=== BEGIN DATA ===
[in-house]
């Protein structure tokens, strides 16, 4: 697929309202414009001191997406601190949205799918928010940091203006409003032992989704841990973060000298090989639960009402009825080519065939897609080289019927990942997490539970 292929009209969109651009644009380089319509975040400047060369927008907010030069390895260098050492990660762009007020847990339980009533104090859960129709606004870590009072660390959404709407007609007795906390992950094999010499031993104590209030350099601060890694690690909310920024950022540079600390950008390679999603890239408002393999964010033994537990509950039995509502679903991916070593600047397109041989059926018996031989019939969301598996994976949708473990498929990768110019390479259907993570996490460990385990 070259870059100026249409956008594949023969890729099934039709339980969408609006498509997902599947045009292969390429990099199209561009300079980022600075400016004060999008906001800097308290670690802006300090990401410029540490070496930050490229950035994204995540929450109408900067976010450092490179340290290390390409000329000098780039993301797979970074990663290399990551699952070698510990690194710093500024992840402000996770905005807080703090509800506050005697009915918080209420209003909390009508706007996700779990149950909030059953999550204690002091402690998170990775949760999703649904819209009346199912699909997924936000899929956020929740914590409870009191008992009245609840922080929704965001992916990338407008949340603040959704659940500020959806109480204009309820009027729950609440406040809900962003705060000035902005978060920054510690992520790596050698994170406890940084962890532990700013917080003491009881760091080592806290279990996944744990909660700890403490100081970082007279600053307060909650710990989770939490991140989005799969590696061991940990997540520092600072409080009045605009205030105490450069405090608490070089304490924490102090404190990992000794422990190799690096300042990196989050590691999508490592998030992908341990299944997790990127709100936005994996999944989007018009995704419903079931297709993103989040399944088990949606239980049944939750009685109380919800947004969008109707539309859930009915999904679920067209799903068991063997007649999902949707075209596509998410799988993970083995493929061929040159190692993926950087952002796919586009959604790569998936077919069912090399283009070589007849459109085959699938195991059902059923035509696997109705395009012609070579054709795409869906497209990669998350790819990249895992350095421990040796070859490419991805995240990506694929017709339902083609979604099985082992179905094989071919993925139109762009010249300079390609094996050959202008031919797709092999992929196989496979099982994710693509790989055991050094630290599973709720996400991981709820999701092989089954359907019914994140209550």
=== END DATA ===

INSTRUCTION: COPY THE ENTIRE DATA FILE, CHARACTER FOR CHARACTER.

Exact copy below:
[in-house]
């Protein structure tokens, strides 16, 4: 697929309202414009001191997406601190949205799918928010940091203006409003032992989704841990973060000298090989639960009402009825080519065939897609080289019927990942997490539970 292929009209969109651009644009380089319509975040400047060369927008907010030069390895260098050492990660762009007020847990339980009533104090859960129709606004870590009072660390959404709407007609007795906390992950094999010499031993104590209030350099601060890694690690909310920024950022540079600390950008390679999603890239408002393999964010033994537990509950039995509502679903991916070593600047397109041989059926018996031989019939969301598996994976949708473990498929990768110019390479259907993570996490460990385990 070259870059100026249409956008594949023969890729099934039709339980969408609006498509997902599947045009292969390429990099199209561009300079980022600075400016004060999008906001800097308290670690802006300090990401410029540490070496930050490229950035994204995540929450109408900067976010450092490179340290290390390409000329000098780039993301797979970074990663290399990551699952070698510990690194710093500024992840402000996770905005807080703090509800506050005697009915918080209420209003909390009508706007996700779990149950909030059953999550204690002091402690998170990775949760999703649904819209009346199912699909997924936000899929956020929740914590409870009191008992009245609840922080929704965001992916990338407008949340603040959704659940500020959806109480204009309820009027729950609440406040809900962003705060000035902005978060920054510690992520790596050698994170406890940084962890532990700013917080003491009881760091080592806290279990996944744990909660700890403490100081970082007279600053307060909650710990989770939490991140989005799969590696061991940990997540520092600072409080009045605009205030105490450069405090608490070089304490924490102090404190990992000794422990190799690096300042990196989050590691999508490592998030992908341990299944997790990127709100936005994996999944989007018009995704419903079931297709993103989040399944088990949606239980049944939750009685109380919800947004969008109707539309859930009915999904679920067209799903068991063997007649999902949707075209596509998410799988993970083995493929061929040159190692993926950087952002796919586009959604790569998936077919069912090399283009070589007849459109085959699938195991059902059923035509696997109705395009012609070579054709795409869906497209990669998350790819990249895992350095421990040796070859490419991805995240990506694929017709339902083609979604099985082992179905094989071919993925139109762009010249300079390609094996050959202008031919797709092999992929196989496979099982994710693509790989055991050094630290599973709720996400991981709820999701092989089954359907019914994140209550």